From the Steading you can access low level walks such as rambling, hillwalking, or Corbett and Munro bagging, long distance walking and trekking for the more active of you.

walking is available on numerous forest trails and footpaths, starting from the Steading Glenurquhart, Cannich, Drumnadrochit, Abriachan and Strathglass offering offer some of the most spectacular walking in Scotland.

The Landscapes, change with the seasons, offering diverse flora and fauna along with a the combination of the Caledonian Pine forrest together with lochs, moorland and mountains 

The Scots Pine, often growing in excess of 60 feet, can survive for up to 300 years along with Silver Birch, Alder, Rowan, Willow, Aspen, Hazel, Holly, Juniper and Oak. 

There are17 Munros, and 5 Corbetts in this area, with the highest hills north of the Great Glen, Carn Eighe and Mam Sodhail rise tall above Loch Affric; from these summits, you can see stunning coast to coast panoramic views

Isle of Skye and the Outer Hebrides in the west toThe Moray Firth in the east  Torridon in the north and Ben Nevis to the south 

Here you will find heathers and mosses blueberry and cowberry in abundance along with other lower growing plant life including the 'wetland' species such as Butterwort and Sundew. Orchids are fairly common including the Heath Spotted Orchid. When walking about it is common to see Roe, Sika and Red Deer particularly on the lower ground in winter.

Badgers are fairly common along with the Red Squirrel more difficult to find is the predatory pine marten, along with stoats and weasals and Otters in the River Glass. The wildlife around here is a great attraction for photographers. 

The quiet roads that take you deep into the glens, and numerous forest tracks and off road routes to satisfy any walking enthusiast. The Forestry Commission ( FC ) is responsible for the management and conservation work along with the provision of recreational facilities. There are a number of car parks with waymarked walks, and Information boards along with general information about particular features of the reserve, these are on going with each season more and more recreational facilities are being added.

Further afield you will find Fort Augustus, Inverness, Loch Ness and the Black Isle along with seaside, river, canal and loch side walks, offering car parks with waymarked walks, and Information boards to help you enjoy the most from the area.

Because of our excellent location, you will have access to a broad range of attractions while staying with us at the Steading.
We're in ideal position to get a glimpse of the enigmatic "Nessie."
We have various historical sites that are well-known all over the world, and these may be found from Fort William to Inverness. Urquhart Castle, located on the banks of Loch Ness and offering breathtaking views of the valley, should not be missed.

The Caledonian Canal is a canal that extends from Scotland's western to eastern coasts and across the Highlands. It is notable for its amazing network of locks. Visit Fort William, which played a key part in the Jacobean insurrection.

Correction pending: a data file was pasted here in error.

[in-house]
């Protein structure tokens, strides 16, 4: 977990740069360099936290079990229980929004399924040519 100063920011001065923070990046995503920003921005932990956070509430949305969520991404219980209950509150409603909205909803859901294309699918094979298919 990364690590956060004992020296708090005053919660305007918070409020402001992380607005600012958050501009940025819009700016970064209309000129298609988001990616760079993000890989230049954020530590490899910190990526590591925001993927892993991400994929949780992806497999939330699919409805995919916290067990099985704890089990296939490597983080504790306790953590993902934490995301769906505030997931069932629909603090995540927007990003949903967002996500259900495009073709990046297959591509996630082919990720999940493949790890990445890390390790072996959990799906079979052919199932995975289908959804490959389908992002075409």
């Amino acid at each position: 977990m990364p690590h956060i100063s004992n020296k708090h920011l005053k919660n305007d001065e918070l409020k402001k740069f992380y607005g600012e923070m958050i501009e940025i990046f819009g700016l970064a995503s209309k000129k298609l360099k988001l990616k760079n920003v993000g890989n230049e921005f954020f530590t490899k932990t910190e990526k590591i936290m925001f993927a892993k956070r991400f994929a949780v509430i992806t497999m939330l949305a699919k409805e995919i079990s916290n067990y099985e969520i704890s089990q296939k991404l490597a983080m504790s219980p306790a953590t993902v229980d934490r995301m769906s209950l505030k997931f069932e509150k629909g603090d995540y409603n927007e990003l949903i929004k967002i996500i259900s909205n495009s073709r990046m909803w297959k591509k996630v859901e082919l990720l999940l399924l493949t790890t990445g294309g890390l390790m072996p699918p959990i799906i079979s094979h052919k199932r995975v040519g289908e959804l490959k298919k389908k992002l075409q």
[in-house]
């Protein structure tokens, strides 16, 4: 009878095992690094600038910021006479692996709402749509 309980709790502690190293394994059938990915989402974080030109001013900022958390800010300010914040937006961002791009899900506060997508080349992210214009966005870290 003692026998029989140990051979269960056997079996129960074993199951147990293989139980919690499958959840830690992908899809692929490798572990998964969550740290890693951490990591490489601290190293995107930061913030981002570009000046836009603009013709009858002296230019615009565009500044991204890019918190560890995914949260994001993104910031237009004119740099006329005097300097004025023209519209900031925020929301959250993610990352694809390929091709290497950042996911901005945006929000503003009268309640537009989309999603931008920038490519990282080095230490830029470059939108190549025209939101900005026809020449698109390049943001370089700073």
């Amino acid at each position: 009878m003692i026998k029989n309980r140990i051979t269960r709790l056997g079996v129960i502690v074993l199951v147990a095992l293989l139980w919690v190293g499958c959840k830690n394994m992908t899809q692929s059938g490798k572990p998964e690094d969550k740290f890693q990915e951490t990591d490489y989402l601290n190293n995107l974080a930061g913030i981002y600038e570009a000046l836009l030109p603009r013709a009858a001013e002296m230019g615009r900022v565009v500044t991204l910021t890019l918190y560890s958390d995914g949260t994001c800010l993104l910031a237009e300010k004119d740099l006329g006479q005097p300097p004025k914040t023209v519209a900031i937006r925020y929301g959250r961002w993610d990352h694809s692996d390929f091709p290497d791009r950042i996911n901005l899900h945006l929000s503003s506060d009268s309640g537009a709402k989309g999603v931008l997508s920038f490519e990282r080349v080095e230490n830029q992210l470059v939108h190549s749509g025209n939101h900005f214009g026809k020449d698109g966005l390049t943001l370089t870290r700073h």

As you walk through tranquil wooded walks, heather-covered hills, and open moorland, you'll get to see a diversity of walking terrain.
As we travel from Fort William to Inverness, we take the famed Great Glen Way.
From the Steading Bed and Breakfast, you may go hiking or bicycling on the different forest trails, including the Craigmonie trails.
A substantial number of mature woods may be found in the region around Balmacaan.
Nearby are the Milton Trail, the Great Glen Way, and the Affric Kintail Way. The Affric Kintail Way is about 44 miles long and features paths that are generally great; nevertheless, certain sections of the trail may be hard.
This is an excellent cross-country path for hikers and mountain bikers that runs from Drumnadrochit on Loch Ness to Morvich in Kintail near Loch Duich, passing through the Glen Affric National Nature Reserve along the way. Best of all, the steading B and B is conveniently accessible at all times.
You may either continue on to Inverness or start the Great Glen Way from Drumnadrochit. The Great Glen Way is a long distance trail that follows the Great Glen and spans 125 kilometres from Fort William in the southwest to Inverness in the northeast. This trip is ideal for both experienced hikers and those who have never been on a walking vacation before because it passes through a variety of landscapes and provides breathtaking vistas; it also follows ancient drove roads that were once used to transport cattle to market from the west coast; it includes deep lochs, towering glens, and ancient woodlands; it has excellent signposting along the trail; and it offers both low and high route options. All of these things combine to make this vacation an excellent choice for both.